Of course, the noise impacts AT rail stations are less than then noise impacts BETWEEN rail stations when the trains are going quickly, particularly if there are crossing gates with bells (safety-noise trade off). I agree that there is no real noise issue when the trains are going slowly (e.g. Marmion Way). But of course, slow trains aren’t as useful as fast trains, other things equal.

    I would urge people to go out to South LA and do some walking. Go to where the Blue Line is moving quickly, near homes, without sound walls. Metro’s EIRs may meet technical standards for noise mitigation, but they don’t meet a common sense standard everywhere.

    Freeways often do a better job of noise mitigation. That’s sad. I hope I never have to compliment a freeway again :)

  • “I would urge people to go out to South LA and do some walking.”


  • @ Spokker

    What, you’re not afraid are you? I got the idea after seeing Damien Goodmon do it on some web videos. He did it with a decibel meter. I don’t have one. But there is definitely something to be learned from doing that.

  • Sam

    Where does Ridley-Thomas get his information? Having just toured the Phase 1 construction area, there are grade separated crossings in areas that don’t appear to be all that “wealthy.” What is the basis for the statement in the LABJ that “land values will decrease” along a light rail line?

  • Jerard


    A Movie Theater is being planned and developed next to the 103rd Street Station as a joint redevelopment between the CRA and Metro.

  • Eric Tooley

    “@Eric Tooley What does this mean for the Crenshaw Corridor Light Rail? I know its in his district but does this mean he will oppose it as a light rail at grade? or is Crenshaw going grade-seperated?”

    Ridley-Thomas is pushing Metro to grade separate more of the Crenshaw Corridor by “claiming” that the Metro grade crossing evaluation is flawed on the Expo Line, Once the grade-crossing policy is changed (if it is changed) it effects all future transit lines and his pet project. He wants the Crenshaw line built as light rail 100% grade separated (no matter what the cost). I am totally for grade-separation, but where will we find the money for all of this? Not from the Federal government or from the State of California. I love how Los Angeles mass transit is “designed” by politicians. Sigh.

  • Does this mean the San Fernando Valley is third class?

    The Orange bus rapid transit line or BRT which runs 14 miles across the valley costs a third of what the Expo line will cost and it carried more passengers per day on average than the comparable length Gold line before it’s extension. It’s amazing how much people are willing to spend using other people’s money.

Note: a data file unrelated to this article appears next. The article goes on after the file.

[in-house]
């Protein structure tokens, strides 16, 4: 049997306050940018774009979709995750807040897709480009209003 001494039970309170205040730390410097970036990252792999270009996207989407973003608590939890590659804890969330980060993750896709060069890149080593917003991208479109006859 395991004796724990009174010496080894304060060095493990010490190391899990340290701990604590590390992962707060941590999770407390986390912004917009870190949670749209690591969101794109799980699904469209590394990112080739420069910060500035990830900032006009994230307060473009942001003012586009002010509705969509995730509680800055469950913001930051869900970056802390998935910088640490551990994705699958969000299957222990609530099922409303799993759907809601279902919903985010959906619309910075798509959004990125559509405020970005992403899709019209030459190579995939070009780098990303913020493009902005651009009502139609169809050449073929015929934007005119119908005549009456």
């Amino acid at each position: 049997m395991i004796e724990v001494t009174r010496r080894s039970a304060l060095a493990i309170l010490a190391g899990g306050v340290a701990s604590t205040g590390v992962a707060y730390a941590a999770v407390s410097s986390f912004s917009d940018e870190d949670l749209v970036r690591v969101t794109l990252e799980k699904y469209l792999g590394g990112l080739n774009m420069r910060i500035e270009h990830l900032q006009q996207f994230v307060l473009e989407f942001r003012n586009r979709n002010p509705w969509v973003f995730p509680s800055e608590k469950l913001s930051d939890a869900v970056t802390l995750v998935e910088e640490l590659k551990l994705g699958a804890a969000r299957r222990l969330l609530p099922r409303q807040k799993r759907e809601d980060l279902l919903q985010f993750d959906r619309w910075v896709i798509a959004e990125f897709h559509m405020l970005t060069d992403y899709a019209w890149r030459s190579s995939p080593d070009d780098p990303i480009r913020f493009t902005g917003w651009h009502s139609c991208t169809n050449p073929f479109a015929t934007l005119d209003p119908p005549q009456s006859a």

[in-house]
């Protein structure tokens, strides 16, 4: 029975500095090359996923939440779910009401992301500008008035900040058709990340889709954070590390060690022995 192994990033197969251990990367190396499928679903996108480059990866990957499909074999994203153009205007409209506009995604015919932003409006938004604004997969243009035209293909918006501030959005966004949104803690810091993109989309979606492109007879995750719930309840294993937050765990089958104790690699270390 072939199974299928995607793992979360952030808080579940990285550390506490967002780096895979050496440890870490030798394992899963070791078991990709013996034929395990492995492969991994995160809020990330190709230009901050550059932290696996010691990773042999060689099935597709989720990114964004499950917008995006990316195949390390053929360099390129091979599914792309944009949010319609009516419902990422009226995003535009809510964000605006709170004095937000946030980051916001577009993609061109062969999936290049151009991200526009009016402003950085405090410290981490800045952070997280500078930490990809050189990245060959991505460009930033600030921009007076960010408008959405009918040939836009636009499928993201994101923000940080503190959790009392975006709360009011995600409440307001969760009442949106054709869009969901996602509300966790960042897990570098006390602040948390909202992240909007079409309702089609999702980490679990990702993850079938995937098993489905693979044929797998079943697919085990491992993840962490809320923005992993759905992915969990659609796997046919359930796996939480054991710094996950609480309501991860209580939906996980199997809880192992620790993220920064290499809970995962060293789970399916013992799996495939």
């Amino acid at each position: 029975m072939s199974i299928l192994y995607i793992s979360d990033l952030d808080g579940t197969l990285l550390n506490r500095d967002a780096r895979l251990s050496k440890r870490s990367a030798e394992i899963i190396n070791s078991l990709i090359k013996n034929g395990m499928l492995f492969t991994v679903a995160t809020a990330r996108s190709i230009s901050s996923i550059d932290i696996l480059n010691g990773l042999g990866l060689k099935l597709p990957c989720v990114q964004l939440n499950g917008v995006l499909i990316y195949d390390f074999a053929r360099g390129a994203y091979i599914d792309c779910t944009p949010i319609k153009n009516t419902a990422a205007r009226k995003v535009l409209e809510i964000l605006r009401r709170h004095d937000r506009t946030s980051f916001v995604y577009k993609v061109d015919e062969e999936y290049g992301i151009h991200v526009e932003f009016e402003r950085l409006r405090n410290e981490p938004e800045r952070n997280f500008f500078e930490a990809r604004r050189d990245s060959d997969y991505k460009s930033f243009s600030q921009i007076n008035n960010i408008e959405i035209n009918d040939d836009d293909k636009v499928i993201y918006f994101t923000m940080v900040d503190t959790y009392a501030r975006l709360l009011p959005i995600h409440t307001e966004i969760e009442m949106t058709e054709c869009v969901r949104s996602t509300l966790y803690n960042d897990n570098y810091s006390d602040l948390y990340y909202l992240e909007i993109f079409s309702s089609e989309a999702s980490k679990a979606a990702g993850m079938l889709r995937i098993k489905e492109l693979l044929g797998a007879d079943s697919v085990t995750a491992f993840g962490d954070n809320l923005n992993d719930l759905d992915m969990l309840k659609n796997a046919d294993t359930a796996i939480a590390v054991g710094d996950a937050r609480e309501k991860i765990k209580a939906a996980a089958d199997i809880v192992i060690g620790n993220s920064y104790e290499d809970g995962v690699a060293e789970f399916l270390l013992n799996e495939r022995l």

There has never been a death on the Orange line busway to the best of my knowledge. It’s safety record is incredible and yet people insist that we have to have rail and it has to be elevated or below ground. Do you realize that it takes time for people to get in and out of the hole in the ground for a subway or on and off of a elevated platform? Going at a slower speed at street level can equal the time it takes to get to a destination compared to elevated rail travel or a subway.

    Buses have several advantages over rail besides much lower costs and that includes being able to reroute onto another street and also making fewer stops to take you more directly to your destination. In December Metro added the 902 bus line which runs parallel to the Orange 901 BRT line just north on Burbank Blvd. The idea is to releave the Orange line of its biggest passenger congestion which is taking people from the subway to Van Nuys blvd. The 902 makes a stop at Valley college and Van Nuys Blvd only, before heading north on Van Nuys Blvd. The Orange line stops at Laurel Cyn, Woodman, Valley college before stopping at Van Nuys Blvd. No street or rail or bus stop was added. Just simply additional buses which can be at least partially offset by canceling the peak hour additional Orange line buses which were added to handle the overflow of people from the subway to Van Nuys Blvd.

    Another benefit of the Orange line is the bicycle path that runs parallel to it. Do to the extreme safety efforts of making sure vehicles do not cross paths with the busway when a bus is approaching there is now about 18 world class, in safety, cross walks for cyclists and pedestrians that connects the bike/pedestrians path.

  • The Orange Line runs at 18MPH and the Red Line runs at 30MPH, I’ll take the extra time it takes me to walk down the stairs. People drive because it’s faster and easier than taking transit. 18MPH ain’t gonna cut it in the sprawl of LA.